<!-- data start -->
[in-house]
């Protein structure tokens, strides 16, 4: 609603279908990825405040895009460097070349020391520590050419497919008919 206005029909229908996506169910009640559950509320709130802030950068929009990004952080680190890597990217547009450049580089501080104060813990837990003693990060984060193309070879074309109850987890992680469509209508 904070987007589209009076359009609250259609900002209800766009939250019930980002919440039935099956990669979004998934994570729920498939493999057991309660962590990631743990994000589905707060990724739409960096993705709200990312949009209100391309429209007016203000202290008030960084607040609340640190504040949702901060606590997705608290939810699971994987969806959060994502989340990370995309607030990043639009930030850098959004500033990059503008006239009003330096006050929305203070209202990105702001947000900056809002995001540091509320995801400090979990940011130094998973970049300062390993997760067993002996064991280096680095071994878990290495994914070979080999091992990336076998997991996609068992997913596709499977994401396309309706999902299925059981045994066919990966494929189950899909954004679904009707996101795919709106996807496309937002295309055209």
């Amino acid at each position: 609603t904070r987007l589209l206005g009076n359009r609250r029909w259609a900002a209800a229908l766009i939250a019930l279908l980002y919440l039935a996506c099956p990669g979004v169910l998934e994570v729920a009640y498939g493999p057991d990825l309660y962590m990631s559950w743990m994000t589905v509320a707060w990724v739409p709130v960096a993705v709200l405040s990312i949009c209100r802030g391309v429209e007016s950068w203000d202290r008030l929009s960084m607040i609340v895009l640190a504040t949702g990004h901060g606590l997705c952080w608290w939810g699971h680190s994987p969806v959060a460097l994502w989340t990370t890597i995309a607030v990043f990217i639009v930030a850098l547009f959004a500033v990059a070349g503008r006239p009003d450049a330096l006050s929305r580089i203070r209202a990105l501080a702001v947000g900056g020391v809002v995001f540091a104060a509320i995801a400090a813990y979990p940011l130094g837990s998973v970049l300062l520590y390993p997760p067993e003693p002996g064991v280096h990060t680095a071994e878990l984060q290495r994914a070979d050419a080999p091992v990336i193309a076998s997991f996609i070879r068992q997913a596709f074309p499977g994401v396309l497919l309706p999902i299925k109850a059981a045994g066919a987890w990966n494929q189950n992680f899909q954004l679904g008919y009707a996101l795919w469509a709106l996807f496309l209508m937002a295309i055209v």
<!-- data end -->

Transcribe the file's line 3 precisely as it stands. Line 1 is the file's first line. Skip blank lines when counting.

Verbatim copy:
């Amino acid at each position: 609603t904070r987007l589209l206005g009076n359009r609250r029909w259609a900002a209800a229908l766009i939250a019930l279908l980002y919440l039935a996506c099956p990669g979004v169910l998934e994570v729920a009640y498939g493999p057991d990825l309660y962590m990631s559950w743990m994000t589905v509320a707060w990724v739409p709130v960096a993705v709200l405040s990312i949009c209100r802030g391309v429209e007016s950068w203000d202290r008030l929009s960084m607040i609340v895009l640190a504040t949702g990004h901060g606590l997705c952080w608290w939810g699971h680190s994987p969806v959060a460097l994502w989340t990370t890597i995309a607030v990043f990217i639009v930030a850098l547009f959004a500033v990059a070349g503008r006239p009003d450049a330096l006050s929305r580089i203070r209202a990105l501080a702001v947000g900056g020391v809002v995001f540091a104060a509320i995801a400090a813990y979990p940011l130094g837990s998973v970049l300062l520590y390993p997760p067993e003693p002996g064991v280096h990060t680095a071994e878990l984060q290495r994914a070979d050419a080999p091992v990336i193309a076998s997991f996609i070879r068992q997913a596709f074309p499977g994401v396309l497919l309706p999902i299925k109850a059981a045994g066919a987890w990966n494929q189950n992680f899909q954004l679904g008919y009707a996101l795919w469509a709106l996807f496309l209508m937002a295309i055209v």